21 Environmental Policy - Greenwich Public Schools

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21
Environmental
Policy
Table 21.1: Major Federal Environmental Laws
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Environmental Policymaking: all four styles
1.Entrepreneurial Politics (dominant role in most environmental programs):
a.
b.
Unorganized public benefits at the expense of a well-organized group.
To prevent client groups from directing how the laws will be implemented, bills must
be written so that courts can force action
2. Majoritarian Politics
a.
b.
An unorganized public benefits at its own expense (gas taxes, etc.)
Whether proposal wins or loses depends on public acceptance (carpooling)
3. Interest Group Politics
a.
b.
Two organized groups fight over who will pay and who will benefit (Acid rain)
Congress tends to find workable compromises rather than sweeping legislation
4. Client Politics
a.
Organized group gets benefit; unorganized public must pay (ANWAR oil drilling)
Federal government has typically been the pacesetter in environmental policy through
uniform national standards, creating adversarial situations with the chief polluters:
businesses.
Federalism reinforces adversarial nature as Congress allows fights to take place at local
and state levels. Mechanics vary with type above:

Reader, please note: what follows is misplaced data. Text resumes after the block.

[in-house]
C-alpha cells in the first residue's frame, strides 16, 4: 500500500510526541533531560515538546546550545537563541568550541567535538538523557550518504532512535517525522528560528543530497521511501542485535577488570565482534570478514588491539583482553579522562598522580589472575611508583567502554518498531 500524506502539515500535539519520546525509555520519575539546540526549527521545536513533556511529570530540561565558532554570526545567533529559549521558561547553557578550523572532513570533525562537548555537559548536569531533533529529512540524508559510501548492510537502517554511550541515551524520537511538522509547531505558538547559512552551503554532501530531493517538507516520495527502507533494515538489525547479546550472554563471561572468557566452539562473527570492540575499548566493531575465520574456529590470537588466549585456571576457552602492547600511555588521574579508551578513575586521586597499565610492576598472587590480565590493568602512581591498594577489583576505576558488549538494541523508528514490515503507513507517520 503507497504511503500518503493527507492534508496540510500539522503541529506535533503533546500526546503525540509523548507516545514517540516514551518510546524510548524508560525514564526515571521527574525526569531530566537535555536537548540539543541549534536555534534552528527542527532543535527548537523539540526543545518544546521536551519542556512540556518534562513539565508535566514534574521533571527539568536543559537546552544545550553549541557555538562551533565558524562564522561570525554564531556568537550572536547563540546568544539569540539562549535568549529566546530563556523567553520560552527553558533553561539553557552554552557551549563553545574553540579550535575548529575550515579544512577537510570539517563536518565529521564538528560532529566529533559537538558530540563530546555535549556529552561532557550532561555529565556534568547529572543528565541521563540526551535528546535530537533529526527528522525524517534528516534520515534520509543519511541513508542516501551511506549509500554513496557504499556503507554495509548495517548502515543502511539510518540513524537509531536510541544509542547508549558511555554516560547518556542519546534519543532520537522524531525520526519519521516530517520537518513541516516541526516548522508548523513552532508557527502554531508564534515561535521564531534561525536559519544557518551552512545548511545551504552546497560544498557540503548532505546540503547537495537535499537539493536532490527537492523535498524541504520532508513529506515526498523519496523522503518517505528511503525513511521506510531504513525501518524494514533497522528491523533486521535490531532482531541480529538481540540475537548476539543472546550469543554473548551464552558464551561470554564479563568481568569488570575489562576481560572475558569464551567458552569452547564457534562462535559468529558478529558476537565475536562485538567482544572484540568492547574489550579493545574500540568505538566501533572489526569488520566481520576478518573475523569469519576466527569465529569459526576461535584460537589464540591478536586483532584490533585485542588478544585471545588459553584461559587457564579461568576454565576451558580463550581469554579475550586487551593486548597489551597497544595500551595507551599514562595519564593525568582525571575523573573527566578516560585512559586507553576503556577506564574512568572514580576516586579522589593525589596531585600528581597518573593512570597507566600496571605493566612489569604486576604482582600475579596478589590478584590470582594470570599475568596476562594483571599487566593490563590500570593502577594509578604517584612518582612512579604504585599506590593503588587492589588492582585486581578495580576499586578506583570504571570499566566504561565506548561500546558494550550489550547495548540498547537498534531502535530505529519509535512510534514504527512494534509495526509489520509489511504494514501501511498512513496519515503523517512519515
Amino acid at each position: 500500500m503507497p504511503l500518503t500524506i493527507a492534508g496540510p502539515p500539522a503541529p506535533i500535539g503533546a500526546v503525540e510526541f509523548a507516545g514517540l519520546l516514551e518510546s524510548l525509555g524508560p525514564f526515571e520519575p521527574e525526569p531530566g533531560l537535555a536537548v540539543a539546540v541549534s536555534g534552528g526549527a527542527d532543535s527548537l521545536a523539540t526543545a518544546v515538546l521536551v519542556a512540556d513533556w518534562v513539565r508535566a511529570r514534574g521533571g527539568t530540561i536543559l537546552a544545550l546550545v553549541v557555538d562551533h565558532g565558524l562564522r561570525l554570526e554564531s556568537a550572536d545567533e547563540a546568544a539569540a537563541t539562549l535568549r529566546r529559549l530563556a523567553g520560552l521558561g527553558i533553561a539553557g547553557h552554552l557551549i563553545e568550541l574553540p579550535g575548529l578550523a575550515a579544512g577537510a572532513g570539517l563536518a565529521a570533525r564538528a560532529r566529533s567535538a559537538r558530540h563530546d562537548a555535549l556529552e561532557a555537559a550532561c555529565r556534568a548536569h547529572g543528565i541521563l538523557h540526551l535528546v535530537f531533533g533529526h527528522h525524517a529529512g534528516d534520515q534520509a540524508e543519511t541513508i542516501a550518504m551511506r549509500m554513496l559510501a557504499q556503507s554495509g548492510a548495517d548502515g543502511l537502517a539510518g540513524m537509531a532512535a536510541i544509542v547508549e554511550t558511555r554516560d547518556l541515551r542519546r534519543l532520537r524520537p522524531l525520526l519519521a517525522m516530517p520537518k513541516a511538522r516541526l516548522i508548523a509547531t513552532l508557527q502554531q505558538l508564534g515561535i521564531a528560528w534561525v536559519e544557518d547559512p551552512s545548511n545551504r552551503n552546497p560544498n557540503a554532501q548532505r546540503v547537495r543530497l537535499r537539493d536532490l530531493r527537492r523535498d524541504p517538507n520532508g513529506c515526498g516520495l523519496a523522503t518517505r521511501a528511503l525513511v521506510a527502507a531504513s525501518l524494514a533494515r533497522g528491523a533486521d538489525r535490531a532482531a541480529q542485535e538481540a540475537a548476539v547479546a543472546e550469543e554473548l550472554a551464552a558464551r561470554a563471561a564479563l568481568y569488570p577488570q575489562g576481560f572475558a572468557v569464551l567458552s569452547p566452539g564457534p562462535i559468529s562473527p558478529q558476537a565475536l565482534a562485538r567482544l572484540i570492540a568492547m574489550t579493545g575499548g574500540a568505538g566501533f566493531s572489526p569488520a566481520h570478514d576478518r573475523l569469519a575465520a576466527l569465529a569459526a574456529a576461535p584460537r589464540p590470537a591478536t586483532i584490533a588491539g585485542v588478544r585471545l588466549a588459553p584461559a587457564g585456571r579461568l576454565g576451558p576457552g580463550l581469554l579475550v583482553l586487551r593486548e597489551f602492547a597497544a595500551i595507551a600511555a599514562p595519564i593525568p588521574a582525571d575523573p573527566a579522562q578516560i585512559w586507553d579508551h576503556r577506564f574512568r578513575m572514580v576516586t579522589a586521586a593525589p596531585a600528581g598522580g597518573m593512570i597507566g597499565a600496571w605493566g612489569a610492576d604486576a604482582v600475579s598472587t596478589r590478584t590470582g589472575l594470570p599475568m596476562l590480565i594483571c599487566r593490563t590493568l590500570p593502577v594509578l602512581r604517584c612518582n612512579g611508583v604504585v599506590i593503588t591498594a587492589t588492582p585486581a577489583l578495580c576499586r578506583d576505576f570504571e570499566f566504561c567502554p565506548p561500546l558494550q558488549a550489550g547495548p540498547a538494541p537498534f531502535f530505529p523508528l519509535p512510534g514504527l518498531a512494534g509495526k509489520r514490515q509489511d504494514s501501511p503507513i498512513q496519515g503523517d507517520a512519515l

1. Global warming 2. Auto pollution 3. Acid rain 4. Timber harvests
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Transportation and The Environment
1.Most of nation’s regulation here: size of nation/individual culture
a.
b.
c.
Cars produce : greenhouse effect, ozone depletion, smog
150 million vehicles in US; rate growing faster than population
Pave the planet: parking lots cover more land in US than Georgia does
2. Situation will get worse before it gets better
a.
b.
c.
Americans are driving more, not less
1991: GHW Bush upgrades highways, cuts funds for mass transit
Clinton (with VP Gore) as “environmental President” maintains policy
3. Majoritarian issue, but tough to regulate
a.
b.
c.
d.
Car owners will be required to finance any policy to address problem
They’ll finance hidden costs (catalytic converters), but not changes requiring
adopting different driving habits
When costs are high, public support can be rallied by linking a tax increase to
a concrete  project, such as a bridge or a highway
Presidential role crucial in the adoption of a proposal
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Map 21.1: The Politics of Energy: Sources of
Fossil Fuels in the United States
Source: Congressional Quarterly Weekly Report (January 20, 1990): 160.
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Figure 21.1: Government Regulation
Source: Congressional Quarterly Weekly Report (January 20,1990): 185, updated with Wirthlin Worldwide Survey.
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